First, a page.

Please refer to my earlier blog entry titled "Extra Premium or reduced insurance amount, both discriminatory against employees with disabilities- Delhi HC" wherein the Hon'ble Delhi High Court had categorically come to a conclusion that charging extra premium from employees with disabilities was indeed a discrimination on the basis of disability and the court in its remarkable judgement directed the postal life insurance to provide equal insurance coverage and not charge extra premium from the employees with disabilities.
I had called that judgement a milestone in the disability rights movement with far reaching implications not only in India but also beyond India and especially in European countries where the actuaries continue to discriminate against persons with disabilities by under-valuing their lives.
In the instant case, the plaintiff Jai Prakash Tayal, holding a mediclaim policy had filed a suit seeking payment of Rs. 5 lakh spent on his treatment while the Insurance firm had denied mediclaim saying “genetic disease is not payable as per policy genetic exclusion clauses".
The trial court presided by Hon'ble Additional District Judge, Delhi Dr. (Ms.) Kamini Lau lambasted the United India Insurance Company, a Public Sector Undertaking (PSU) of Govt. of India, for rejecting the mediclaim of a person for heart ailment on the ground of genetic disease exclusion clause.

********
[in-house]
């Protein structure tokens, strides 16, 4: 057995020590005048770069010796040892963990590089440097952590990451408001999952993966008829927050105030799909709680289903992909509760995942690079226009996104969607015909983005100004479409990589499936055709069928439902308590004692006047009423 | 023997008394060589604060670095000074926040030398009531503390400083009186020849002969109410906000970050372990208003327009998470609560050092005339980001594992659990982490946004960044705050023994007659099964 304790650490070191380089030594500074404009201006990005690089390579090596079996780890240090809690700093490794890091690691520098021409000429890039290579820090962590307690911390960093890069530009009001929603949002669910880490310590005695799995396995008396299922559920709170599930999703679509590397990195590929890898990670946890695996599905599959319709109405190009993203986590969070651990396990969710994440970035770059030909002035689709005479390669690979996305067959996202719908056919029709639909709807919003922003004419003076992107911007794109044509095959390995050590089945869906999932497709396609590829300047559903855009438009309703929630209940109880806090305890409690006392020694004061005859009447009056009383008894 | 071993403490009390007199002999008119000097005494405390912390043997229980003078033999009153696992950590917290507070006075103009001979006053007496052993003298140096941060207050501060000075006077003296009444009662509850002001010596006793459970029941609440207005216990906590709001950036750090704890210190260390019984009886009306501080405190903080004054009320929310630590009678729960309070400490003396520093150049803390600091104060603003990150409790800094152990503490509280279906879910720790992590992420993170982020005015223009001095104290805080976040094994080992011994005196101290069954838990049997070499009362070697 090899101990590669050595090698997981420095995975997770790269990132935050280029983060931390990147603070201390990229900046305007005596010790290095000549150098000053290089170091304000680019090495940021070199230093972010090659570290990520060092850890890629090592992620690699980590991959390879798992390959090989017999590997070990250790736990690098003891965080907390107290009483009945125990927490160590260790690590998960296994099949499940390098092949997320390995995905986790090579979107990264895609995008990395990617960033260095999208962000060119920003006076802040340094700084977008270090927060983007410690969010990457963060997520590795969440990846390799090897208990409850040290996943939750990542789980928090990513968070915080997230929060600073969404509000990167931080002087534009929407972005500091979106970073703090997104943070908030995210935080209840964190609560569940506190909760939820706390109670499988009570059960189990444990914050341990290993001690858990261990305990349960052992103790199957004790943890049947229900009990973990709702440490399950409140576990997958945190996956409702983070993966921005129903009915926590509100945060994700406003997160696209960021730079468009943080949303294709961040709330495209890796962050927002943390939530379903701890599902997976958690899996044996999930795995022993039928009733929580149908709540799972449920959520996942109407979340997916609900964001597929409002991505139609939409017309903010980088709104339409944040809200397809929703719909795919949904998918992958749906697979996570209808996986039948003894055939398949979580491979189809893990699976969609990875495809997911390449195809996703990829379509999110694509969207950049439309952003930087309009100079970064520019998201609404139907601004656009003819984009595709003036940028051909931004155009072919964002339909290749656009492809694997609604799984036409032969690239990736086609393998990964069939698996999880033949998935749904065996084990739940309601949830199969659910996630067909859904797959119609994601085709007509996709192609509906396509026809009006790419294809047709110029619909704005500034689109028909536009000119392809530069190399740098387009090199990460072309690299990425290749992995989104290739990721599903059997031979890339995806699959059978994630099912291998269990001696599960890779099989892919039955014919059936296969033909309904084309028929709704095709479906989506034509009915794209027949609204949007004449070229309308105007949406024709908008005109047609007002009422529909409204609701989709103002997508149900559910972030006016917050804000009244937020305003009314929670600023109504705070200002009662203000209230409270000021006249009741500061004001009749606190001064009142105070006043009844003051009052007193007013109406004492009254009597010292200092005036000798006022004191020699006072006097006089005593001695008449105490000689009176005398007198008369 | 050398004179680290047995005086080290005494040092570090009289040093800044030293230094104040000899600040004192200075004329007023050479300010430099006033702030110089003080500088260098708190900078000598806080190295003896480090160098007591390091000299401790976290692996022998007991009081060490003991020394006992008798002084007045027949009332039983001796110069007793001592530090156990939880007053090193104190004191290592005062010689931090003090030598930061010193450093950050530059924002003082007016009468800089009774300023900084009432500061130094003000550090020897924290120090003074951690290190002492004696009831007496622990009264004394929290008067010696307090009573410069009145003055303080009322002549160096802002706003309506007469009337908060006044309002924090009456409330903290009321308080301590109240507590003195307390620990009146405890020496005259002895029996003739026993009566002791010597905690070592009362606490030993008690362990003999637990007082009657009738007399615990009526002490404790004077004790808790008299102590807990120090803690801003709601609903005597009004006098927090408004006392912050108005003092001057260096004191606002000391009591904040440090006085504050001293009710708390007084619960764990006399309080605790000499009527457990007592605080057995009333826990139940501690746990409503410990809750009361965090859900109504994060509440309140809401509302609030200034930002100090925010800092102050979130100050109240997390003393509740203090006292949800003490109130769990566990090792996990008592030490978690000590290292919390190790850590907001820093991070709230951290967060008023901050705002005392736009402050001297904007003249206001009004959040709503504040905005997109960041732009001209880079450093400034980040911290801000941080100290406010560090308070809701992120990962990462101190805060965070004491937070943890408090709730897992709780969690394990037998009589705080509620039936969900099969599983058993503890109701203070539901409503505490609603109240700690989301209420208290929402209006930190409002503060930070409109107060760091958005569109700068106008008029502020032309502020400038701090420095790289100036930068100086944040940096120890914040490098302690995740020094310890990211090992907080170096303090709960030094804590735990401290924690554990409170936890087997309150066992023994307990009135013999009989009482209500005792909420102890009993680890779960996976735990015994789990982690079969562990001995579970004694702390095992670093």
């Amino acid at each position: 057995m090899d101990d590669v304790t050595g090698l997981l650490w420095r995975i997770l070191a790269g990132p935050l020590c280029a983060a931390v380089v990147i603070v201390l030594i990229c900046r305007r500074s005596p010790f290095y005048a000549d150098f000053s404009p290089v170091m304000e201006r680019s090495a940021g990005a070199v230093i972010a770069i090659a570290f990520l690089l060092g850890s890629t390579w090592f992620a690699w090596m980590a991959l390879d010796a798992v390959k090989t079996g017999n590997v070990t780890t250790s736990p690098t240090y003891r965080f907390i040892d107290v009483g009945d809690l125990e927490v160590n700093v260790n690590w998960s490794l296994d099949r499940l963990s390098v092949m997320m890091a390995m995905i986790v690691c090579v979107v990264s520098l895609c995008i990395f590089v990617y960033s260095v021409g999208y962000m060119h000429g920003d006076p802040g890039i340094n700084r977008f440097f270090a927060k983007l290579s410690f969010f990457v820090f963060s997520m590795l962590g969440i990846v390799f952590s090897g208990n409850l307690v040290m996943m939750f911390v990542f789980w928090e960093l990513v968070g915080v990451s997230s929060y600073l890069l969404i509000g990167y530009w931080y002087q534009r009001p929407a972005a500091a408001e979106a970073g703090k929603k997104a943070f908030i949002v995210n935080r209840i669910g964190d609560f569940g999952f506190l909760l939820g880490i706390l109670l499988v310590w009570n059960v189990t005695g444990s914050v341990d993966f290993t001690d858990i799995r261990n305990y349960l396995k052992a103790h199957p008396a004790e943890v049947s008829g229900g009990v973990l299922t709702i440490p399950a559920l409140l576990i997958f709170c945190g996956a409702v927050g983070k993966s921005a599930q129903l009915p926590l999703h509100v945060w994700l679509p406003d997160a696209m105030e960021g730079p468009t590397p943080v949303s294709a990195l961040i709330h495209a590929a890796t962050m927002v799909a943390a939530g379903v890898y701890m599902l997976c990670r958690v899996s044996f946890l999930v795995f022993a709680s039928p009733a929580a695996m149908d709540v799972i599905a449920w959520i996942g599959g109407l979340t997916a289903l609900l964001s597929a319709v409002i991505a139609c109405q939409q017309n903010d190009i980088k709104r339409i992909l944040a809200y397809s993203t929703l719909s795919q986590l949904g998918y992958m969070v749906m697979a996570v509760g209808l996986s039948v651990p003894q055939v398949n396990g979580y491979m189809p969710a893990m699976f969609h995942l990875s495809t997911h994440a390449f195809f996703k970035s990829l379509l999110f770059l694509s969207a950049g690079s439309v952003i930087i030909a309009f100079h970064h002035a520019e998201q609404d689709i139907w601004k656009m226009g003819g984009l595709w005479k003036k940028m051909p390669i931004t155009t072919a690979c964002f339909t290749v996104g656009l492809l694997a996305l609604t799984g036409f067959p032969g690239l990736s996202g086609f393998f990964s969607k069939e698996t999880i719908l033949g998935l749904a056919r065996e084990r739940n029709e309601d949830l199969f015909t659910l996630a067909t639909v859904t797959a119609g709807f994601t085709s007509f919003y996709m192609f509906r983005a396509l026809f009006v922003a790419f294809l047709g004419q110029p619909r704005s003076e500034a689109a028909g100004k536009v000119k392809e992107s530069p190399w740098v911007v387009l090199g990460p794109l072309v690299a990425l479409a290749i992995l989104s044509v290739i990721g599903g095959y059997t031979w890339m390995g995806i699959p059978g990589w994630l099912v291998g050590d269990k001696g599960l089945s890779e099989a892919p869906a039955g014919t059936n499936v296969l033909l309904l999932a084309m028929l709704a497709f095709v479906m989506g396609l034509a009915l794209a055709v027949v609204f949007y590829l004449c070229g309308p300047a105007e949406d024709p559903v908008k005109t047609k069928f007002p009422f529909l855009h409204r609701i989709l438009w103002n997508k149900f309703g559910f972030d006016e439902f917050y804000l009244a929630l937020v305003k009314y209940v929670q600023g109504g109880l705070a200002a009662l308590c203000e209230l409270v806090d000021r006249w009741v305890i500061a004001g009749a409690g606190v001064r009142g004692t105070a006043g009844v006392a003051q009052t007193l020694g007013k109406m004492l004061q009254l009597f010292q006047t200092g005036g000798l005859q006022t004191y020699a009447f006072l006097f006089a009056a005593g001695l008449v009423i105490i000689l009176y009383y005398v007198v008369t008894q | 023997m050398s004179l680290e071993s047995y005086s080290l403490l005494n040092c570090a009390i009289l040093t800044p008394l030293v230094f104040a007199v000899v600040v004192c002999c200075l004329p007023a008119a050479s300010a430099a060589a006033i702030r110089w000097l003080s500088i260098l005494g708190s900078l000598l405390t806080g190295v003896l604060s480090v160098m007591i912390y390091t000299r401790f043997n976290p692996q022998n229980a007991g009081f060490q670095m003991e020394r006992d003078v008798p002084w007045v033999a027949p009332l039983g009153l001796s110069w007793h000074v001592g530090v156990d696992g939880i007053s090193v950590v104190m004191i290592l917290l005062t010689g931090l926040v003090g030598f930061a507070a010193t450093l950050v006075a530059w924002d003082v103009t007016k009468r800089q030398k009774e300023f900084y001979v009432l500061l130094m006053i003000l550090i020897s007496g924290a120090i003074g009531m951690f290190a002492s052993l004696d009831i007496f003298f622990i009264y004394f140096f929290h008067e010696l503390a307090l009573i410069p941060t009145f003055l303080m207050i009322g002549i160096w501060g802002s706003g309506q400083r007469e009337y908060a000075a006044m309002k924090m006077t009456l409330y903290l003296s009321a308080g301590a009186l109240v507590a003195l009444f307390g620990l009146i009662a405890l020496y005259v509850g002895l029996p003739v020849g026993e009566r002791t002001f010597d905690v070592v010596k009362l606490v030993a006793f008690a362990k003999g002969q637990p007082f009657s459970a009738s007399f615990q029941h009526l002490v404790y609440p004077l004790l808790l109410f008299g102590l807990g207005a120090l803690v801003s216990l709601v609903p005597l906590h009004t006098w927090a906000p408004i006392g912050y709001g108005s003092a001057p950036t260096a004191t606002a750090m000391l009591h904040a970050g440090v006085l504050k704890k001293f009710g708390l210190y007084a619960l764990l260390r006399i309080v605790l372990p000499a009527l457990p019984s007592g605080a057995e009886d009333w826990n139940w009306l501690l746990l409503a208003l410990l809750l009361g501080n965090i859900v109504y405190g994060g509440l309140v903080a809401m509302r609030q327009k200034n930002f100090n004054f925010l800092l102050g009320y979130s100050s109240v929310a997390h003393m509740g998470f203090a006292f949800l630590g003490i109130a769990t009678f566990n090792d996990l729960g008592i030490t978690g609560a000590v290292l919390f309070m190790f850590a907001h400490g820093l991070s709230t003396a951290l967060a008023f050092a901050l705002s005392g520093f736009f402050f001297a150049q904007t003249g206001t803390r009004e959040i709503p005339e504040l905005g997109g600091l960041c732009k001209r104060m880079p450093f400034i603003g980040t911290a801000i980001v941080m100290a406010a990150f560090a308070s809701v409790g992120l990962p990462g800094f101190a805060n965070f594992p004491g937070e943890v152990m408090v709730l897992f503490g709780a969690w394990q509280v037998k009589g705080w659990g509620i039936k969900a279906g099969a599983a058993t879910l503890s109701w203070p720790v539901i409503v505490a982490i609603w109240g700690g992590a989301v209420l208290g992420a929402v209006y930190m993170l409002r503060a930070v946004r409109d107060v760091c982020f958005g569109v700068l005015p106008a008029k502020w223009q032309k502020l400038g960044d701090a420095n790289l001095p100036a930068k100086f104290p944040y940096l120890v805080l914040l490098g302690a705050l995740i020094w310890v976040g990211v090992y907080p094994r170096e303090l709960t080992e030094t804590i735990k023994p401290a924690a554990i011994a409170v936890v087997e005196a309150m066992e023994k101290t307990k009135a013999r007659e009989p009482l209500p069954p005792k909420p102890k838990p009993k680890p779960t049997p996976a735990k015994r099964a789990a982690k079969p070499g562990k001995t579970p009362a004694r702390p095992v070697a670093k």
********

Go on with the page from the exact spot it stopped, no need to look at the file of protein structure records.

|News Clipping from Times of India Delhi Edition 02 May 2016|
Adding that the clause was "arbitrary , discriminatory and unfair" the Judge said, “I hold that a genetic disease exclusion clause in a mediclaim insurance policy, which totally excludes the grant of insurance in case of genetic diseases, is liable to be struck down being violative of the constitutional mandate, the fundamental underlying constitutional scheme, policy of the state and public good.
The plaintiff had told the court that he had already taken two claims for the same treatment and, therefore, a third claim for the same disease was not liable to be rejected. The court ruled in favour of the plaintiff and said he was entitled to the amount. It observed that a person suffering from a genetic disease is as much in need of a medical insurance cover as others and in fact the liability qua them is more.
“No person can be discriminated or deprived of state protection in case of an ailment, be it genetic or acquired. The courts of law are required to interpret the provisions of the private contracts in the light of these constitutional obligations,“ the court said.
The court held that good health is not a privilege but a justiciable fundamental right and lamented that healthcare finances have a poor record as only 4% of the national budget is spent on it. “The time has come that India catches up with this alternative model of allocating resources and funding to its public health programmes,“ the judge said.
Related News from Times of India : Court pulls up insurer, cites right to health